• Boolean: A data type that stores either true or false.
  • Brace: The name for opening and closing curly brackets, { and }.
  • Bracket: The name for opening and closing square brackets, [ and ]
  • Break: A keyword that exit the current loop. If used with a labeled statement, e.g. break myLoop, it will break out of the specified block.

c

  • Capturing values: The name for the process of closures keeping a reference to values that are used inside the closure but were created outside. This is different from copying: the closure refers to the original values, not its own copies, so if the original values change then the closure's values change too.
  • CaseIterable: A Swift protocol that can be applied to enums. If the enum has cases with no associated values, the compiler will generate an allCases array that lets you loop over the cases in the enum.
  • CGFloat: A floating-point number that may be equivalent to a Double or Float depending on the platform.
  • Class: A custom data type that can have one or more properties and one or more methods. Unlike structs, classes are reference types.
  • Class inheritance: The ability for one class to build on another, inheriting all its methods and properties. Some languages allow one class to inherit from multiple parents, but Swift does not.
  • Closure: An anonymous function that automatically keeps a reference to any values it uses that were declared outside the function.
  • Codable: A protocol that allows easy conversion between a struct or a class and JSON or XML.
  • Collection: A Swift protocol that is used by sequences types you can traverse multiple times without destroying them or affecting the collection, such as arrays and dictionaries.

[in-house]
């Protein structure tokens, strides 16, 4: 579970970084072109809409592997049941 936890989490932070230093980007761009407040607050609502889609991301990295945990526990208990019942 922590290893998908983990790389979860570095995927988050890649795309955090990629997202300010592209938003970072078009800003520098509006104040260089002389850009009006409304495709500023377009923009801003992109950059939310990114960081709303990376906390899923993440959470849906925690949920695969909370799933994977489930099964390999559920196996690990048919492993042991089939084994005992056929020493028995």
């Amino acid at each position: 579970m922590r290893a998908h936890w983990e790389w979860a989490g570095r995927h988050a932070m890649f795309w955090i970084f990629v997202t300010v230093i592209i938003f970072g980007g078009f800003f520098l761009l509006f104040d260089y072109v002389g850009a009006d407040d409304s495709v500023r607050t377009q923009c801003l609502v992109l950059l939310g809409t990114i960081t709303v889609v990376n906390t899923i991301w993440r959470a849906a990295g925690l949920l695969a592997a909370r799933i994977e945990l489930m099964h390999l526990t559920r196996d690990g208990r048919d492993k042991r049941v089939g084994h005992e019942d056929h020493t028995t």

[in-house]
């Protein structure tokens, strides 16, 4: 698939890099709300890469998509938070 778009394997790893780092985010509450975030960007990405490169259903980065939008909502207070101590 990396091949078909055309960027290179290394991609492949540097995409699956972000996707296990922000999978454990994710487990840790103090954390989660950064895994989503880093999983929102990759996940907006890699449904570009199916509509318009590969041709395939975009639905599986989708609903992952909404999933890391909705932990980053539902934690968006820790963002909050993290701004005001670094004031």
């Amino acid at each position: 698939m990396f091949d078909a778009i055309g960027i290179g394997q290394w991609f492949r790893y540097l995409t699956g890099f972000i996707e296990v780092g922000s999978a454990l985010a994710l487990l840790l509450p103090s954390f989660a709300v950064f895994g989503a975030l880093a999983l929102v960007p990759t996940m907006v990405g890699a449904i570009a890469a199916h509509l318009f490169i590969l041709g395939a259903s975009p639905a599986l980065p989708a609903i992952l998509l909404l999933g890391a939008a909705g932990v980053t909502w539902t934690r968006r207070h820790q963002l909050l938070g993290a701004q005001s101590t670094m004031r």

• Comparable: A common Swift protocol that says conforming types can be placed into an order using <.
  • Compiler directive: One of several special pieces of code written using a #, that act as instructions to the compiler. For example, compiler directives can check whether we're targeting the simulator or not, and compile one of two code variants.
  • Compound assignment operator: An operator that modifies a value and assigns it back to the original variable at the same time. For example, score += 1 adds 1 to the current value of score.
  • Computed property: Any property that does not have a simple storage area for its value, and instead is calculated each time the property is accessed by running some code.
  • Condition: Any check that evaluates to true or false using an if statement. You can provide code to run when your condition is true, as well as an else
  • Conditional conformance: The ability to say that a type conforms to a protocol only if specific conditions are met. For example, Swift's arrays conform to Equatable only if their element also conforms to Equatable.
  • Constant: Any named piece of data in your code that may not change when your program runs.
  • Continue: A keyword that exits the current iteration of a loop, causing the loop to start its next iteration immediately. If used with a labeled statement, e.g. continue myLoop, it will continue the specified block.
  • Controller: A part of your program that handles logic. Part of the Model-View-Controller architecture.

d

  • Data: A type that holds any kind of binary data.
  • Default case: A special case for switch blocks that will match all other values.
  • Default parameter: A function parameter that has a default value attached, to allow callers not to provide it and get reasonable behavior. For example, func checkSettings(debugMode: Bool = true) can be called as checkSettings(debugMode: true) or checkSettings(debugMode: false), but also as checkSettings() – missing a debugMode value will assume true, because that's the default value.
  • Defer: A keyword that allows us to schedule work for when the current scope is exited.
  • Deinitializer: A special method that is called when an instance of a class is being destroyed. These may not accept parameters, and do not exist on structs.
  • Dictionary: A high-performance, unordered collection of values stored using a key for fast access.
  • Double: A high-precision floating-point number, such as 3.1, or 3.141592654.

e